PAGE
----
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Splitting up the United Kingdom isn't all that hard to do: Lord Smith's proposed Devo Max settlement is grossly unfair for English voters (photo: Jeff J. Mitchell/Getty Images)

The Scottish referendum result in September has well and truly pushed Humpty Dumpty off the constitutional wall, where he has been precariously perched since the Scotland Act of 1998. And, as in that nursery rhyme, there is no prospect of putting Humpty Dumpty back together again in any recognisable form. So where next with the various pieces that lie strewn across the political battleground?

Tam Dalyell was the MP who saw how devolution had the potential to destroy the British Constitution as we know it. He posed a simple but deadly question: how could it be fair to English voters that their MPs are excluded from having a say in what happens to the constituents of Scottish MPs, whereas Scottish MPs can vote on all English matters? Worse still, those Scottish and sometimes Scottish Nationalist MPs, could now be in a position to put into power at Westminster a government that did not have a majority among English MPs.

Tam is still waiting for an answer to that question he posed back in 1977, which is now known as the West Lothian Question. During a recent interview he suggested that one response to the referendum result should be the abolition of the Scottish Parliament, to batten down the hatches, and wait for the inevitable political hurricane that will result to blow itself out. Tam's preferred option, as he well knows, isn't going to happen. The genie of country-based nationalism is well and truly out of the bottle and not only in Scotland. The only durable response, therefore, is to see the devolution principle through to its logical conclusion, which means a proper and durable settlement for England.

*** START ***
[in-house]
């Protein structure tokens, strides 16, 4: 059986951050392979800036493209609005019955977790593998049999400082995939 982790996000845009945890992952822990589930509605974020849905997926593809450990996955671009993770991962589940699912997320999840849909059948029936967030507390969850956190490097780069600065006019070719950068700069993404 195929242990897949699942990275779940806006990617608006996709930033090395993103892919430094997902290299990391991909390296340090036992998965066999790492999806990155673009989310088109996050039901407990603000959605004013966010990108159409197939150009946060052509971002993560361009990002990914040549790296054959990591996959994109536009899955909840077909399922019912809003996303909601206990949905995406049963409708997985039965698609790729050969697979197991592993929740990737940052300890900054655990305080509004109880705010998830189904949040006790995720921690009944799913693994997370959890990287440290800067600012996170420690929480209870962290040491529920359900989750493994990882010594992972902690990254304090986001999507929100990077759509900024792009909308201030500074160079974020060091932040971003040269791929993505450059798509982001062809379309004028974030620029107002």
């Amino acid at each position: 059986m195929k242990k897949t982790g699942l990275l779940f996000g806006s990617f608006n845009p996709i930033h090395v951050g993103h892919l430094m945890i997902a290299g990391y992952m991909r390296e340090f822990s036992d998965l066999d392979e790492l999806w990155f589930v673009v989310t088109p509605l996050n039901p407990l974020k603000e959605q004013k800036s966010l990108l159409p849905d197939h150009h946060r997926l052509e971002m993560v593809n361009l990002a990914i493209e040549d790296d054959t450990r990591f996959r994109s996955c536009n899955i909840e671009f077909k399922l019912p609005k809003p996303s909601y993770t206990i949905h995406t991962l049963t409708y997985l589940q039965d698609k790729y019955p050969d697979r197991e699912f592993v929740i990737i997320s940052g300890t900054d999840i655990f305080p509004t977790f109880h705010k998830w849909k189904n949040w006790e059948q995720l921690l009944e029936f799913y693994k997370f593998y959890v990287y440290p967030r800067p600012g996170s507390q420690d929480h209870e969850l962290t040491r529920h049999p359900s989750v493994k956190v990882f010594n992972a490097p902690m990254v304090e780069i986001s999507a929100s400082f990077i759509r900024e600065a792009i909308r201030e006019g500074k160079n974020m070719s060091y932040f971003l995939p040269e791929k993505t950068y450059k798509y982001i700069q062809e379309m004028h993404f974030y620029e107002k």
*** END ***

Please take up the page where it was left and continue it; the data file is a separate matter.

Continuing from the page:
That is not what the Prime Minister is offering. The Smith Commission — established as the votes were counted in the referendum — reported in November on a "Devo Max" settlement. It continues the political muddle that has existed since the original Scottish Devolution Act and a muddle that advantages Scotland but leaves England with the most inferior political status of any of the countries that make up the UK. The report's 21 major fiscal and constitutional reforms can be grouped around two major themes.

Scotland will set the rates of income tax and will keep half of the existing VAT revenue raised in Scotland. Scotland will likewise have the power to borrow in its own right in the international money markets. A great silence falls on how the revenue from these tax-raising powers will be offset against the Barnett formula that decides the amount of central taxpayer support to each of the four constituent countries of the United Kingdom.